<p>The Michelson Interferometer for Global High-Resolution Thermospheric Imaging (MIGHTI) instrument on NASA’s Ionospheric Connection Explorer’s mission will measure neutral winds in the Earth’s thermosphere. We investigate how thermal changes to the instrument’s optical bench affect the relative position of the image recorded by the camera. The thermal shift is measured by fitting the image of a series of reference notches and determining their current position on the camera with subpixel precision. Analyzing ground-based calibration data, we find that the image position is not affected within the uncertainty of the analysis for the applied thermal changes. We also address the question of the analysis uncertainty with signal-to-noise ratio.</p>
We describe the design and ground-based performance of the two-color calibration lamp for the Michelson Interferometer for Global High-Resolution Thermospheric Imaging (MIGHTI) instrument on the NASA Ionospheric Connection (ICON) satellite. The calibration lamp assembly contains radio frequency excited krypton and neon lamps, which generate emission lines at 557 and 630 nm, respectively, and which are used to monitor thermal drifts in the two MIGHTI Doppler asymmetric spatial heterodyne interferometers. The lamps are coupled to two mixed optical fiber bundles that deliver the calibration signals to the two MIGHTI optical units. The assembly starts reliably, consumes <8 W, and has passed environmental testing for the ICON satellite. The total mass of the lamp assembly is 1.8 kg. Special features of the assembly and its implementation are described along with results of life tests.
Highly sensitive trace gas measurements in planetary atmospheres can yield information about a planet’s atmosphere and surface. One prominent example is methane in the Martian atmosphere, which could originate biogenically and provides answers to one of the most intriguing questions in planetary science: “Does life currently exist on Mars?” Recently, in situ measurements by the Mars Science Laboratory (MSL) have resulted in an upper limit of 1300 parts per trillion by volume (pptv), whereas previous measurements using terrestrial telescopes and an instrument orbiting Mars reported significantly higher values of 10,000 pptv or more. These results are not necessarily contradictory, due to the possibility of spatial and temporal variability of the trace gas concentration. Thus, more measurements will be required to gain clarity. The concept of a miniaturized Mars methane monitor, a high spectral resolution, midinfrared spectrometer observing the sun through the Mars atmosphere from either the Mars surface, a Mars balloon or plane, or a Mars orbiting satellite is presented. The instrument would measure atmospheric methane and water vapor volume mixing ratios with equal or higher precision than the tunable laser spectrometer on MSL. The spectrometer concept uses the spatial heterodyne spectroscopy technique, which has previously been used for ground- and space-based observations of the Earth’s atmosphere.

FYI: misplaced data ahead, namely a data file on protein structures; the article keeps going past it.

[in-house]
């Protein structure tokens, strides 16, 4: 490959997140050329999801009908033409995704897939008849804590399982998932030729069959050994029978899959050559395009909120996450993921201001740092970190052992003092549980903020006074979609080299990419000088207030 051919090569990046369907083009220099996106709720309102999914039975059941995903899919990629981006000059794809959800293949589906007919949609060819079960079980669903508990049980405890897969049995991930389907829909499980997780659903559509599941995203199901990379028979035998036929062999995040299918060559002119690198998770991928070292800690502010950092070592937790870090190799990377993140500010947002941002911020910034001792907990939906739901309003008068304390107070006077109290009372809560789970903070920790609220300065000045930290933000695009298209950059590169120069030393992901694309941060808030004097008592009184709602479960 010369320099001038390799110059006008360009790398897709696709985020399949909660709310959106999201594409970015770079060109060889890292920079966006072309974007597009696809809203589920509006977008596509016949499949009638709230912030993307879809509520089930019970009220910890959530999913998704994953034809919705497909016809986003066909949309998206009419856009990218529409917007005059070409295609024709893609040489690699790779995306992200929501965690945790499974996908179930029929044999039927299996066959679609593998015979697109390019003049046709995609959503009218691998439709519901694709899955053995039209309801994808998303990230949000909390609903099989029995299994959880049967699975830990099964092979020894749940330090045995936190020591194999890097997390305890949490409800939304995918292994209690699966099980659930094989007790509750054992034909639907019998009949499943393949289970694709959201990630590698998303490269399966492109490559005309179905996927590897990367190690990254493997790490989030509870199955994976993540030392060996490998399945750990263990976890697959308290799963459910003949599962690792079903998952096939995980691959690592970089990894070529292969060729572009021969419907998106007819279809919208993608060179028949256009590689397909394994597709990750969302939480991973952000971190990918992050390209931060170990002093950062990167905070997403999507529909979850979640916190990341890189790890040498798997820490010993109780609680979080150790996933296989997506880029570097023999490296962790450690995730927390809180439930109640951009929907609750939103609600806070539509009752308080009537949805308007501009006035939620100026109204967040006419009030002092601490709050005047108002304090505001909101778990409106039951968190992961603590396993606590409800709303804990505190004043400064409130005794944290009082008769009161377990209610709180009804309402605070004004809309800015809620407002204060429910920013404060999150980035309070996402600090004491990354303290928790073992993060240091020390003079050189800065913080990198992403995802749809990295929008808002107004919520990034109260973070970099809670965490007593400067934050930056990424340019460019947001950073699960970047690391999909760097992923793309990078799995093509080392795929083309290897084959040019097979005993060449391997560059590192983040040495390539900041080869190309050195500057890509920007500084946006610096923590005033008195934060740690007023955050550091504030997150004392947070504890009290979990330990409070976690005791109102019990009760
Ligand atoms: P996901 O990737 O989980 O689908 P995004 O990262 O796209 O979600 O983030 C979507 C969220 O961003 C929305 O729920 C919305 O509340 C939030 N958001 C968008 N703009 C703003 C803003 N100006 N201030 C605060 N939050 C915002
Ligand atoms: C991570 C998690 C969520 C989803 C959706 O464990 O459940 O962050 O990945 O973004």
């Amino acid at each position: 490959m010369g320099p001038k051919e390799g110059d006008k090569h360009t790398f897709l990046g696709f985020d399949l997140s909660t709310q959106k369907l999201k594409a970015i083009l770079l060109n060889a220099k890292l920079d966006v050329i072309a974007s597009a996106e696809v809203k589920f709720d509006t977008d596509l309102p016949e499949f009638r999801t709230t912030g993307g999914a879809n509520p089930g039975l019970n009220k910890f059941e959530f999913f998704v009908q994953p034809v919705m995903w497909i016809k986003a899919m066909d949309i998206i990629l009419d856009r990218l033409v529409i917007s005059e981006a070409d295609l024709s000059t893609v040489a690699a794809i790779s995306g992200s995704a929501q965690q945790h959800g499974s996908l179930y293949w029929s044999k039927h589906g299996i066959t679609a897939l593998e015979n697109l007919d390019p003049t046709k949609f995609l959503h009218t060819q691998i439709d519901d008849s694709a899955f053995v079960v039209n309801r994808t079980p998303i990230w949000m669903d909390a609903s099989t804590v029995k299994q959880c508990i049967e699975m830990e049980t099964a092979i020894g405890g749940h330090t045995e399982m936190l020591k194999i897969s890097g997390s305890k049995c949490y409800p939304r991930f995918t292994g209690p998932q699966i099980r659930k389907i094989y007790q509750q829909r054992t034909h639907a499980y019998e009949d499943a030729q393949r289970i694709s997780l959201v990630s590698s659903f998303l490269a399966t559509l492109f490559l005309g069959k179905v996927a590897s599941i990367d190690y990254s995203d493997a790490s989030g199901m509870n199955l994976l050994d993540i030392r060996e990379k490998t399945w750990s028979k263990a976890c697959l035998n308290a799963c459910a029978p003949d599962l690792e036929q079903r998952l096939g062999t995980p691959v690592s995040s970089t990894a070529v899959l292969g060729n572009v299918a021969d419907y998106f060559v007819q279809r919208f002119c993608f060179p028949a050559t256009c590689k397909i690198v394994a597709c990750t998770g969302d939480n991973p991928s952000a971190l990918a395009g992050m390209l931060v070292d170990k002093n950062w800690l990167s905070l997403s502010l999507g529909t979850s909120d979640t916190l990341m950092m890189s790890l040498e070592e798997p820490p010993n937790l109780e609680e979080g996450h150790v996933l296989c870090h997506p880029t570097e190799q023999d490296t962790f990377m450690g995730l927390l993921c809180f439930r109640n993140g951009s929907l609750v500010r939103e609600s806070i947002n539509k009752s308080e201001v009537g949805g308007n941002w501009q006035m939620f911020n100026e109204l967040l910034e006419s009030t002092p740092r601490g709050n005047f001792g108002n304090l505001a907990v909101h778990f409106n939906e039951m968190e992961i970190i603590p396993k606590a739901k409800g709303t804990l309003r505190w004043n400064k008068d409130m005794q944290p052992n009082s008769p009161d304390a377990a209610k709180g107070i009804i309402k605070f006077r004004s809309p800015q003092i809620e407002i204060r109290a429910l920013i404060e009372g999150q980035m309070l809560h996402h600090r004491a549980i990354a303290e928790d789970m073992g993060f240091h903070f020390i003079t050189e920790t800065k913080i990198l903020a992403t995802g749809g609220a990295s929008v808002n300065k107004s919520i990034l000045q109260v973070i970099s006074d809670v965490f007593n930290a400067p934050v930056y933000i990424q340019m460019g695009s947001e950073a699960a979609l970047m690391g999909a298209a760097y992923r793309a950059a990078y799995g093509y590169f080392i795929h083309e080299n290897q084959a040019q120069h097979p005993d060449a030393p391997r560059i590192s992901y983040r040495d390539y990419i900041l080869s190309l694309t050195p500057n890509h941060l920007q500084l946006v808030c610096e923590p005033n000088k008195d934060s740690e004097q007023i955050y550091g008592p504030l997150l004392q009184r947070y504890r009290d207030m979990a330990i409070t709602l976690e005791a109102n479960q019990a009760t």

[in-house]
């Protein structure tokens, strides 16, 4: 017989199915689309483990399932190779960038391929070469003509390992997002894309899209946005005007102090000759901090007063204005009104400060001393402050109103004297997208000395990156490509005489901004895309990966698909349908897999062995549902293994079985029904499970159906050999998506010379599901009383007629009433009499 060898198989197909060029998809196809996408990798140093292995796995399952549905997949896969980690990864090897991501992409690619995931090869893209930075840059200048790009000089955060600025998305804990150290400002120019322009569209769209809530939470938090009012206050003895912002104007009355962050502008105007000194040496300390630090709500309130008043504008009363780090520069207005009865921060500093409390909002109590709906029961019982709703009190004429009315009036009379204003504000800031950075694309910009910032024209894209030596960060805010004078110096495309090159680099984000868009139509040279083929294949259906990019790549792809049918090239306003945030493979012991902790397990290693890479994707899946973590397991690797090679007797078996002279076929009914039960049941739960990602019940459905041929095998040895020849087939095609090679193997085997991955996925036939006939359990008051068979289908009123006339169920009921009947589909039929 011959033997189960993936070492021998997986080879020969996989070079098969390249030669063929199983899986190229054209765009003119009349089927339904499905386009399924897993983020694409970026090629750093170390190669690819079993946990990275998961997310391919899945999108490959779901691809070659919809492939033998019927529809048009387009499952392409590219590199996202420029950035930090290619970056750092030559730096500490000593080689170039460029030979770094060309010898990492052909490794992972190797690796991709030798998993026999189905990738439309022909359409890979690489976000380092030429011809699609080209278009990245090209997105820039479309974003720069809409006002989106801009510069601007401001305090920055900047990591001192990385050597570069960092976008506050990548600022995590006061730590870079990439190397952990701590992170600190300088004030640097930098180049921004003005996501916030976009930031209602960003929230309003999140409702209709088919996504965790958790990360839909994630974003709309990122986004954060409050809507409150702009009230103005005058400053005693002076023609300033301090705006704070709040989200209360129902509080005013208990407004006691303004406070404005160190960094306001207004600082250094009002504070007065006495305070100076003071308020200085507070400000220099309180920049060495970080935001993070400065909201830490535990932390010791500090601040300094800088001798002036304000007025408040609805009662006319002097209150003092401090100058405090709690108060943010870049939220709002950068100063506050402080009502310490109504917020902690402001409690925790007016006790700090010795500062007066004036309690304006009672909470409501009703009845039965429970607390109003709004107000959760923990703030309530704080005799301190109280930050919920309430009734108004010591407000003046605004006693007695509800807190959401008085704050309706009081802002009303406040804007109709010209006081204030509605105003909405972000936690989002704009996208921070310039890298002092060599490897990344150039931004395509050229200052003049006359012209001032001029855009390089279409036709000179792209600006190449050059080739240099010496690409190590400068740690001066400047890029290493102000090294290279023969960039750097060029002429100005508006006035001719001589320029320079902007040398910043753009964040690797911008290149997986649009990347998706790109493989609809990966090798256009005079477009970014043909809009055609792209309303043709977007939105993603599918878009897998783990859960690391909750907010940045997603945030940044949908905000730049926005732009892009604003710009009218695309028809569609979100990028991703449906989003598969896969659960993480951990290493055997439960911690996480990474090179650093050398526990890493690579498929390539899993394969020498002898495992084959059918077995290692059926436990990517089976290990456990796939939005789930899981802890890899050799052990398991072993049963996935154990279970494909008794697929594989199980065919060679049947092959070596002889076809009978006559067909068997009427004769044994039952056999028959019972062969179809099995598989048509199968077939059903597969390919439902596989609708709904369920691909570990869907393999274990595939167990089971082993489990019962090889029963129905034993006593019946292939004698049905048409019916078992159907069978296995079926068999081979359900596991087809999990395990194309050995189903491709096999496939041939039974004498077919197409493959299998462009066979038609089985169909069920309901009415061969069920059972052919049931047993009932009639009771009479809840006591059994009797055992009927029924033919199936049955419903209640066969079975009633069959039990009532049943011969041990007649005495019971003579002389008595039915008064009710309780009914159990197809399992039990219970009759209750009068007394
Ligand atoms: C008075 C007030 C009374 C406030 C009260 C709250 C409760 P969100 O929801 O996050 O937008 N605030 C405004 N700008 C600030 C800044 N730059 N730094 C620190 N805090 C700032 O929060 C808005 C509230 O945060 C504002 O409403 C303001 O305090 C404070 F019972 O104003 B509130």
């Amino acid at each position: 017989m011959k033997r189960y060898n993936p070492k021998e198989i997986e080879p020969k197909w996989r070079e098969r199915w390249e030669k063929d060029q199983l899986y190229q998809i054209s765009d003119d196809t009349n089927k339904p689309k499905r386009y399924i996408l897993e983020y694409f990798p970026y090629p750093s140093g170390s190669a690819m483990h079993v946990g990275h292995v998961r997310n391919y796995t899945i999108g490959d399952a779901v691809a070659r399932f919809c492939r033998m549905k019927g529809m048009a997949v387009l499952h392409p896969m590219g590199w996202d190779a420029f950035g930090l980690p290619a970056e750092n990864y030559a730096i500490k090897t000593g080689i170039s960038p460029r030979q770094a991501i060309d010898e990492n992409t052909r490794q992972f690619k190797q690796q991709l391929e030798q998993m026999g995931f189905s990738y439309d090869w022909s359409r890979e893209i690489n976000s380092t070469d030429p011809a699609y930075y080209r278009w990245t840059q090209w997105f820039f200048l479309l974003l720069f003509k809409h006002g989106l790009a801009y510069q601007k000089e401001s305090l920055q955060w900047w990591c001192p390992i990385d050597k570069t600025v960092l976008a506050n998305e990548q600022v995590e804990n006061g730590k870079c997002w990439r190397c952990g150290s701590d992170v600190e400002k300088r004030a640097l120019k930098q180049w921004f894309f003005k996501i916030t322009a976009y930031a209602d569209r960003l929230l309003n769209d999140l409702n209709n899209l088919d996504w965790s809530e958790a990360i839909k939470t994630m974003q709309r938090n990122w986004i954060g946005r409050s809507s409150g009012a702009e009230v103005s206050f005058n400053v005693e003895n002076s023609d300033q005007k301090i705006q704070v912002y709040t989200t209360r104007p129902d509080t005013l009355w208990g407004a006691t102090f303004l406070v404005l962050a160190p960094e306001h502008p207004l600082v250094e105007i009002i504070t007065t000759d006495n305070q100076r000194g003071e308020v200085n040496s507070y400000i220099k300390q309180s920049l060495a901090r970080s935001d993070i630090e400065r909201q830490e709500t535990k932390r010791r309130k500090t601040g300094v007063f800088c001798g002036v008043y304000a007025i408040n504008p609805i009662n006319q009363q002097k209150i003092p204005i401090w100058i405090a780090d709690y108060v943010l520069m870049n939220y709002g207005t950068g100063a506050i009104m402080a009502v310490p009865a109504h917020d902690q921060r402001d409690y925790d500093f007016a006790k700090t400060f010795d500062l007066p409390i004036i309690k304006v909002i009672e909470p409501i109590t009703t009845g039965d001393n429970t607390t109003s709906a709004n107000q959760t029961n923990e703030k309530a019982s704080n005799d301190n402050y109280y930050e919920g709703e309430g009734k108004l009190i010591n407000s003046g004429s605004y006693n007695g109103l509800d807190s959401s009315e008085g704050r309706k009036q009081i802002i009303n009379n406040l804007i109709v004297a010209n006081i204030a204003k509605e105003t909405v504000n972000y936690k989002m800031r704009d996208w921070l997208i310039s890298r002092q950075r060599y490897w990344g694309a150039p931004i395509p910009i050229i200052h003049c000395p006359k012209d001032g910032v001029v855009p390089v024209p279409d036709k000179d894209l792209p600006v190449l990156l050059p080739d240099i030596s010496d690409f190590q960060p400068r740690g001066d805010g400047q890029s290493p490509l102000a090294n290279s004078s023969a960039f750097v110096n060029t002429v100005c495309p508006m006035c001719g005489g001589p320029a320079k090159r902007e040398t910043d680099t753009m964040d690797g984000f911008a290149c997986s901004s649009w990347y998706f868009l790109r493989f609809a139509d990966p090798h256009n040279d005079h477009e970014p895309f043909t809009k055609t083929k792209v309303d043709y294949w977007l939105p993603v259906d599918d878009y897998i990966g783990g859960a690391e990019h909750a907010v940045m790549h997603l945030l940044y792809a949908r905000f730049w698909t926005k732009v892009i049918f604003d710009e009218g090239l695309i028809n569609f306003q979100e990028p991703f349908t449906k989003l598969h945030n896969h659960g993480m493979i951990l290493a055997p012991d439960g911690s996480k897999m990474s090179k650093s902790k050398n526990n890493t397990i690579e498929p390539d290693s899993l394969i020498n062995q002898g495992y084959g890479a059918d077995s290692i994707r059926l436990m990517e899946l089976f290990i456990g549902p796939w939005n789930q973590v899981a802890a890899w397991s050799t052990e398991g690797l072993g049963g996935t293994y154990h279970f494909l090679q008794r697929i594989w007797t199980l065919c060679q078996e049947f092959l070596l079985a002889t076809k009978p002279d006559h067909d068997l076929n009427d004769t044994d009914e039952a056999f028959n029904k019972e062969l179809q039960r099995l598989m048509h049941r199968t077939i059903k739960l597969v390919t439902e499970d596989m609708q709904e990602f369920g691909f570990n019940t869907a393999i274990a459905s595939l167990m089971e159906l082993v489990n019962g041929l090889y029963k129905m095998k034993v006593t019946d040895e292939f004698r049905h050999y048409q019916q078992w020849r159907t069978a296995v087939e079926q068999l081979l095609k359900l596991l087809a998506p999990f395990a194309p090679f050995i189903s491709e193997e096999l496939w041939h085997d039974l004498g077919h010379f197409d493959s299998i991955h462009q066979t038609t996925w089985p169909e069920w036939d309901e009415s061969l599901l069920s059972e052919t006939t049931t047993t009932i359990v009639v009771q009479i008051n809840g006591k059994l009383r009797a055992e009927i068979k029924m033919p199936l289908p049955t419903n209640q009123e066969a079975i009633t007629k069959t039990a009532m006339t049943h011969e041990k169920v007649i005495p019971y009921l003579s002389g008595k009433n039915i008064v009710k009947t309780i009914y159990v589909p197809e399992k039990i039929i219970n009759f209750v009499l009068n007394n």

A Doppler Asymmetric Spatial Heterodyne (DASH) interferometer is a device that is suited to making line-of-sight
measurements of thermospheric wind speeds from either ground- or space-based platforms. However, DASH
interferometer characteristics are sensitive to temperature changes. These instrument changes can be tracked
with calibration sources and subsequently corrected during data analysis. Even though these thermal effects
can be corrected, a quantitative understanding of the physics driving them is important for future instrument
designs. A previous study of the thermal behavior of a monolithic DASH system [Harlander et al, Opt. Express,
2010] measured a thermal response that was not consistent with a simplified model. It was suggested that this
discrepancy was a result of the rotation of various optical components caused by the thermoelastic distortion of
the monolithic interferometer elements which were cemented together yet had different coefficients of thermal
expansion. This distortion effect was not included in the simplified model. In this study we assemble an
interferometer with separate optical components which are allowed to expand independently with changes in
temperature and therefore eliminates any distortion due to stresses induced by different coefficients of thermal
expansion. Thus, by measuring the thermally induced change to the interference pattern generated by this
interferometer, we may characterize the thermal behavior of the system and verify whether all the relevant
physics is included in the simplified model. We find that the thermal drift measured by the experimental
interferometer closely matches that predicted by the model. This important result will help in the material
selection and overall design of future monolithic interferometers.